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Old 02-13-2019, 10:00 PM   #11
Green Piper
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Join Date: Oct 2008
Location: Colorado, USA
Posts: 1,548
Default Re: Too much tape

Sounds like a combination of too easy a reed and the altitude and dryness of the climate. These often contribute to too high a top hand.

An example is when I try to use MacLellan reeds in my Shepherd chanter - the top hand gets too sharp and the high G in particular begins to chirp when excess tape is added. However, when I use a Troy reed, everything gets balanced again.

I am sure that if I tried the MacLellan and Shepherd at sea level, it would balance well.

I believe some Denver area bands are using G1 chanters with Adrian Melvin reeds.

Good Luck,
"Melancholy as the Drone of a Lancashire Bagpipe" (Behn, Aphra 1678. Sir Patient Fancy)
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Old 02-14-2019, 08:53 AM   #12
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Location: Massachusetts, USA
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Default Re: Too much tape

I agree that other steps should be taken before resorting to carving the bottom of the hole to "move it down." Yes, technically that's a solution, but it should be a last resort.

If the top hand is sharp, and thin on volume, I agree, the reed is probably too weak. My guess would be that the blades are not open enough.

You can try some of the following (so long as pipe major approves, that is):
  • Squeezing the reed firmly (but carefully) on the sides between your thumb and index finger (picture below for reference) ... press on the edges, around the area of the sound box, careful of the tips/blades at the top!
  • Use a reed mandrel to open the blades a bit
  • The suggestion previously to go off of Shawn Husk's video on clipping the top of the reed ever-so-slightly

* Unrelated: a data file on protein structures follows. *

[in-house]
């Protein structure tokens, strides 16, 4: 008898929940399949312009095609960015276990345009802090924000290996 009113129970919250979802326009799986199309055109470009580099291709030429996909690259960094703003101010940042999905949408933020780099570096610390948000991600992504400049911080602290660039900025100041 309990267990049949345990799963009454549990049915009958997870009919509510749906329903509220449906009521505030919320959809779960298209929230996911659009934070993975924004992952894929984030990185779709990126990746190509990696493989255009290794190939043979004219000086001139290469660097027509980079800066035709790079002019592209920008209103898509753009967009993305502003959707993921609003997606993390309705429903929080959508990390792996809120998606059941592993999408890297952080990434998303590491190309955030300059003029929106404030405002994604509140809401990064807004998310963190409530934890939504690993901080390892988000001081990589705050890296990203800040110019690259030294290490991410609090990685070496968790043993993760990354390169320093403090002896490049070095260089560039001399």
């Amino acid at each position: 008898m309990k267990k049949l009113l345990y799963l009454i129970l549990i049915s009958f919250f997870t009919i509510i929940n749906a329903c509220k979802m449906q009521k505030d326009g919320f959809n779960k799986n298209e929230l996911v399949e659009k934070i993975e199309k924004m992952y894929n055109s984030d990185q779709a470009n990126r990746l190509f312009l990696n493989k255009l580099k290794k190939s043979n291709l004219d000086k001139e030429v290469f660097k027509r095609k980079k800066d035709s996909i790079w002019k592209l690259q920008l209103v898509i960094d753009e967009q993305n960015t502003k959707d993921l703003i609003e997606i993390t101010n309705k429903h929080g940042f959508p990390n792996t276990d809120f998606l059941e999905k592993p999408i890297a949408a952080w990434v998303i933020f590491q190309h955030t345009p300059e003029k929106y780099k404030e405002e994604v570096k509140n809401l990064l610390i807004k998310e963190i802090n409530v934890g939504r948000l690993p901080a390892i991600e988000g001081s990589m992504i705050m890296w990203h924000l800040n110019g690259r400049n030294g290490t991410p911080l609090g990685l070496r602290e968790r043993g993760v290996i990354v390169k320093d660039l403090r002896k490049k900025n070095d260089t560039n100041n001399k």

Last edited by Pppiper; 02-14-2019 at 09:02 AM.
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Old 02-14-2019, 09:42 AM   #13
el gaitero
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Posts: 6,219
Default Re: Too much tape

Perhaps arguably ,immeasurably ..moving the bottom of the hole down has no effect. Just like taping it. Moving it ‘down’ ( enlarging it) may increase the volume so slightly.

Raising the top of a hole by carving brings it nearer to the end of the reed staple...shorter = higher pitch. The reed air ‘finds’ ’ the first ( whicever) open hole for the air to escape and produces that note sound.

Oval holes are oval to provide more opportunity to fine tune with tape over the top..and avoids an otherwise gargantuan round and louder note hole at the same centerline distance from the staple as the oval hole
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Old 02-16-2019, 09:06 AM   #14
Holy smoking keyboard!
Join Date: Apr 2005
Location: North America
Posts: 3,278
Default Re: Too much tape


As I would not undertake to build... and then
to fly... my own helicopter :) ... neither do I
attempt... to make my own reeds... or to carve
a chanter...

Rather... were I in your spot... I would first rely
upon my band mates... and reed manipulation.
(Or another bucket o' tape... come to that. :)